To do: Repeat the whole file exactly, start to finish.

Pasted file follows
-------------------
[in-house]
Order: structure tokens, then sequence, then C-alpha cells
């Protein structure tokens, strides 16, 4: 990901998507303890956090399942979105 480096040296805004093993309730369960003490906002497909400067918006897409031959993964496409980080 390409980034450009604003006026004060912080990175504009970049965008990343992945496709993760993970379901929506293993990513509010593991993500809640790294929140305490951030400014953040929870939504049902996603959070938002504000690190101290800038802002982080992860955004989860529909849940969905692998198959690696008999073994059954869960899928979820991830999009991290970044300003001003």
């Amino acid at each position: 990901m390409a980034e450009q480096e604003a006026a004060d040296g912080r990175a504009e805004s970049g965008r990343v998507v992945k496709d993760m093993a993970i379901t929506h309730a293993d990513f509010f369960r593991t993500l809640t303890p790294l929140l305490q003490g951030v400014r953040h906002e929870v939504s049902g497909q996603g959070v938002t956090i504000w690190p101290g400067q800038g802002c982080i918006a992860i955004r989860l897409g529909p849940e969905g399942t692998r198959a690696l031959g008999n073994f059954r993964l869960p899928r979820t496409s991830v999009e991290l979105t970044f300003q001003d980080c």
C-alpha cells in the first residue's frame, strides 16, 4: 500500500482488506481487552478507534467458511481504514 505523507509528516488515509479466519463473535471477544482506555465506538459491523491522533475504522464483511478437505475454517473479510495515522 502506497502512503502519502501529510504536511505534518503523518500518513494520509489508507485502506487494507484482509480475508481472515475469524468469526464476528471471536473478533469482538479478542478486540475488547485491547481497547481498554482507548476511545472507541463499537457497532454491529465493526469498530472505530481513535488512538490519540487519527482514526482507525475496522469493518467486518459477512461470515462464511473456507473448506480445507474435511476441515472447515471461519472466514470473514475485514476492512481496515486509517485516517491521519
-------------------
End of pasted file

[in-house]
Order: structure tokens, then sequence, then C-alpha cells
């Protein structure tokens, strides 16, 4: 990901998507303890956090399942979105 480096040296805004093993309730369960003490906002497909400067918006897409031959993964496409980080 390409980034450009604003006026004060912080990175504009970049965008990343992945496709993760993970379901929506293993990513509010593991993500809640790294929140305490951030400014953040929870939504049902996603959070938002504000690190101290800038802002982080992860955004989860529909849940969905692998198959690696008999073994059954869960899928979820991830999009991290970044300003001003």
């Amino acid at each position: 990901m390409a980034e450009q480096e604003a006026a004060d040296g912080r990175a504009e805004s970049g965008r990343v998507v992945k496709d993760m093993a993970i379901t929506h309730a293993d990513f509010f369960r593991t993500l809640t303890p790294l929140l305490q003490g951030v400014r953040h906002e929870v939504s049902g497909q996603g959070v938002t956090i504000w690190p101290g400067q800038g802002c982080i918006a992860i955004r989860l897409g529909p849940e969905g399942t692998r198959a690696l031959g008999n073994f059954r993964l869960p899928r979820t496409s991830v999009e991290l979105t970044f300003q001003d980080c």
C-alpha cells in the first residue's frame, strides 16, 4: 500500500482488506481487552478507534467458511481504514 505523507509528516488515509479466519463473535471477544482506555465506538459491523491522533475504522464483511478437505475454517473479510495515522 502506497502512503502519502501529510504536511505534518503523518500518513494520509489508507485502506487494507484482509480475508481472515475469524468469526464476528471471536473478533469482538479478542478486540475488547485491547481497547481498554482507548476511545472507541463499537457497532454491529465493526469498530472505530481513535488512538490519540487519527482514526482507525475496522469493518467486518459477512461470515462464511473456507473448506480445507474435511476441515472447515471461519472466514470473514475485514476492512481496515486509517485516517491521519